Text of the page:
Robert Motherwell | 285436 | Page 1
Robert Motherwell was born in Aberdeen, Washington in 1915. His extensive academic career began at age 11 when he studied art at Otis Art Institute in Los Angeles. In 1938, after gaining a BA in philosophy from Stanford and beginning PhD courses at Harvard, he left school for a year-long pre-war tour of Europe. During this time he began painting in earnest; his first solo exhibition took place in 1939 at the Duncan Gallery in Paris.
Motherwell’s interest in abstraction began at Stanford when he studied with American philosopher Alfred Norton Whitehead. Whitehead proposed that abstraction was the process of peeling away the inessential to uncover the truth. Upon his return to the United States, Motherwell moved to New York and met a number of like-minded artists. Along with Willem de Kooning, Franz Kline, Jackson Pollack, and Mark Rothko, he became central in the development of Abstract Expressionism. These artists rejected realism as a superficial means of depicting life, hoping to access a deeper reality than what is perceived through their use of total abstraction signified by strong colors and broad brushstrokes. The youngest and most prolific of the Abstract Expressionists, Motherwell was unique in that his work was abstract from the outset.
In contrast to many other Abstract Expressionists, Motherwell regarded collage as one of the great developments in 20th Century art practice. Encouraged by Peggy Guggenheim in 1943 to participate in a collage exhibition, Motherwell began utilizing collage as a means to expand his interest in chance associations. His selection and alteration of found material and commercial labels was often a means of creating the presence of the artist in his work, usually with autobiographical associations. In general, Motherwell began a work with no preconceived subject matter, arranging and combining colors, forms, and patterns until he arrived at a composition that evoked in him a distinct sensation—be it joy, terror, mystery, or nostalgia.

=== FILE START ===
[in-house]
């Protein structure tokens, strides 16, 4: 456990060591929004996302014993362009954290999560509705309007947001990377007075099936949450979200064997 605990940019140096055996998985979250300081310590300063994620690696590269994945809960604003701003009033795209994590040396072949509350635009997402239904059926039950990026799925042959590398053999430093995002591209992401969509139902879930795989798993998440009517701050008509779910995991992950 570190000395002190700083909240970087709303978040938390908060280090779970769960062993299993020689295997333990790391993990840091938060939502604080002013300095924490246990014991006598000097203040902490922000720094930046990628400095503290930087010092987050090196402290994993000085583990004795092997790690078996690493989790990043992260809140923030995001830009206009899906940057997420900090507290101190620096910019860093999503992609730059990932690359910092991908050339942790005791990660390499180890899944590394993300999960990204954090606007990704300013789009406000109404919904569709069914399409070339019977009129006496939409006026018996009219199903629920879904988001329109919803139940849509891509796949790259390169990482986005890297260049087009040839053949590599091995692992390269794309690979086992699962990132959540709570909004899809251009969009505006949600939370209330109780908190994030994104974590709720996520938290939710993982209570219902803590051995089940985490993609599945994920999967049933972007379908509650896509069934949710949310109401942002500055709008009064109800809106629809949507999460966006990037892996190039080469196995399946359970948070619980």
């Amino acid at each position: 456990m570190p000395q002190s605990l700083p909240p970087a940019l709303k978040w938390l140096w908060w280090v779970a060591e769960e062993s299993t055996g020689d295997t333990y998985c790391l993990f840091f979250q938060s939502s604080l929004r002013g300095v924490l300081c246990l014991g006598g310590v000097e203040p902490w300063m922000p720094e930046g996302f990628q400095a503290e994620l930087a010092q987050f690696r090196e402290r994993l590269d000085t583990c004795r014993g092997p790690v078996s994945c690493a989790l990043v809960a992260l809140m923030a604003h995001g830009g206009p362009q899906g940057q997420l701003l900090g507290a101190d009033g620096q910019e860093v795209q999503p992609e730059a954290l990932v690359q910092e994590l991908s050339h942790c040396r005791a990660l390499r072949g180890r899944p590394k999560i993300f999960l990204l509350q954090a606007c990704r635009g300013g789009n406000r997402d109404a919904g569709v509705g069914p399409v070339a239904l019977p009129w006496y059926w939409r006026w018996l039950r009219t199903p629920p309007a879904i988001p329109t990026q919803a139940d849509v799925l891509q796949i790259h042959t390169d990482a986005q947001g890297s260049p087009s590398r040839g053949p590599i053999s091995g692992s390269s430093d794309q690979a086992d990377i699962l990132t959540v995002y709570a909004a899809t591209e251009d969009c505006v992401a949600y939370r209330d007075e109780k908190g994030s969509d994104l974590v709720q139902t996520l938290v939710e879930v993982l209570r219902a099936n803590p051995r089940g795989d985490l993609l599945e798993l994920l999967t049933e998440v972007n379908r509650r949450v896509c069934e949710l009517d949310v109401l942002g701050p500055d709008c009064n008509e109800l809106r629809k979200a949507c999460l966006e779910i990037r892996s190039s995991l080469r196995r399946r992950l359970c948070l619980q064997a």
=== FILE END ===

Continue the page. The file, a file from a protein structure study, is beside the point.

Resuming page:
In 1961, Motherwell furthered his exploration of abstraction by returning to printmaking, which he first experimented with in 1943. One of the original Abstract Expressionists to embrace the medium of printmaking, Motherwell worked with numerous print workshops in the United States and Europe to create limited edition prints of his work, which, like his painting, is at once discordant and lyrical. Often using his collage practice as a source for his print work iconography, Motherwell took full advantage of the opportunity to use the print process to transform collage into an archival, editioned art form. Highly regarded not only as a painter but also as a critic and lecturer, Motherwell died on July 16, 1991.